We’ve been in Tavira a week; three to go. Today, mercifully, the temp dropped maybe 10 degrees, and a light breeze picked up. So after lazing around on the balcony till 11-ish, my wife and I decided to go out and do something productive, like find a place to have lunch.
We walked to the so-called Roman Bridge, stopped in at the Pessoa cafe, but it was geting ready to close for the afternoon, then wandered about looking for a suitable restaurant, but nothing was right: every place had either too many tourists, or we didn’t recognize the food on the menu, or the places had mustachioed Indian waiters who tried to herd us in with overly familiar unwanted welcoming entreaties.
Like most people, I tend to dislike cheap hustlers of any nationality, but of course became quite used to this sort of thing in Dahab on the Red Sea in Egypt, where the restaurant touts were insufferable, and literally would stand in front of you and prevent you from passing their establishment which paid them a commission for each head they brought it.
We walked past the curry pimps, with the piercing coal black eyes, at a haughty brisk pace and dropped off my Che bag at a seamstress that we found by accident just by walking around Avenida Azevedo; I wanted my Tavira patch sewn on, before I misplaced it in the slow boil chaos of extended travel. She said come back in three hours. Okay, so now we had till mid afternoon to kill, but still nowhere to go. The thing is, we wanted to lunch on something ordinary, as unworldly and unsophisticated as that sounds: like country bumpkins, we just wanted good eats at a reasonable price.
This past week had been a potpourri of oftimes peculier offerings, including tuna stomach, pig cheeks, mystery meat ligaments, undercooked burgers that tasted like hot dogs, and octopus and rice soup that had lead to major #2 problems later on. We just wanted something plain and simple. Something that tasted good, in a resto that was not a tourist trap. Someplace where the sun wasn’t blasting down and no one was smoking. Someplace where the bathrooms were clean and not jammed in some ratsoid closet. In short, someplace that served good American style food, and had reasonable amenities, as hopelessly provincial that sounds.
My wife and I discussed the situation at some length on the Roman bridge, then finally settled on pizza: what could be more American than Italian?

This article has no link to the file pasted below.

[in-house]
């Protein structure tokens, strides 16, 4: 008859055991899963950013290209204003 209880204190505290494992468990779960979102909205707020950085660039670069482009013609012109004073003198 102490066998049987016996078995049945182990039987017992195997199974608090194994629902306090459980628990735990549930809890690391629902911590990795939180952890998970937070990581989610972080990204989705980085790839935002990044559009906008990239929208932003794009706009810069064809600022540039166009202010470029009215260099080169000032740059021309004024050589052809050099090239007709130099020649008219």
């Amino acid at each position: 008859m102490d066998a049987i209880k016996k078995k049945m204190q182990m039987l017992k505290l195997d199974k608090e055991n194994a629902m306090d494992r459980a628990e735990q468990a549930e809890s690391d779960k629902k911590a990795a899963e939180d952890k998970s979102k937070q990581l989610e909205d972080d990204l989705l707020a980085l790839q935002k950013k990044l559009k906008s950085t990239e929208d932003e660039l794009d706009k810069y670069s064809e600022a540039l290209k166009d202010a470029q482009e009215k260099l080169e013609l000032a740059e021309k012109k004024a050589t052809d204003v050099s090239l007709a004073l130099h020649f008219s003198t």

Thus began The Search, which usually ended badly, yet despite this history — don’t they say marriage is the triumph of hope over experience? — we commenced walking up and down Tavira’s streets and avenues with a sense of renewed purpose, as we scoured the sidewalks for an Italian joint that was not infested with any actual Italians, such as the loud ones we had seen in the main square that had just come off some tour bus. We went all the way to the municipal market, and up and down all the side streets. Nothing. Just tons of Indian restaurants everywhere we looked. What’s up with that? Why are there some many Indian restaurants in Tavira? I mean, we all love Krishna and everything, but there’s only 70,000 of them in the whole country. Were they all concentrated in Tavira, for some bizarre reason?
Eventually, we were close to giving up. We were hot, exhausted, and resigned to making do with some milk chocolate bars and Castello water from the mini mart down the block from the cinema, when, lo and behold, my wife, the eternal noticer, noticed an Italian place called Mamma Mia right next to the mart that we were about to enter and call it a day.
It was with a sense of wary excitement that we scoped out the place. The joint was empty, which is not usually a good sign The menu was recognizable. It looked nice and clean. They had an actual brick overn. So we went in, ordered mineral water from a young, English-speaking Portuguese waiter who was extremely courteous, as well as spaghetti Bolognese, and a Greek style pizza pie.
We only had to wait ten minutes, instead of the usual 20 minutes to half hour.
The pizza had a thin, airy crust, with the consistency of lightly toasted pita bread. It was was topped, and not skimpily I might add, with tomatoes and feta cheese.
Now we could relax, knowing we now had in our back pocket a go to place in Tavira, for whenever we need to chow down on comfort food that’s not some unrecognizable XYZ dish with french fries, and is the case in most other places we’d been to so far.
On our way home, we picked up my Che bag. The Tavira patch hadn’t been sewn on as level as I would have preferred, but I reckon that will always be part of its charm now.
All in all, a nice lazy day, in which we accomplished very little, yet my wife enjoyed herself immensely stitching serenely all afternoon on the balcony with the splendid ocean view, as I sat in the wicker chair next to her, and waded into We Are All Moors by Anouar Majid and we both sank into a sort of contented chill trance.
First day of the trip that I have felt utterly relaxed, and all the walking around is starting to pay off in terms of poundage loss. Soon, it will be time to change into the next size down cargos. Yeah!!!!!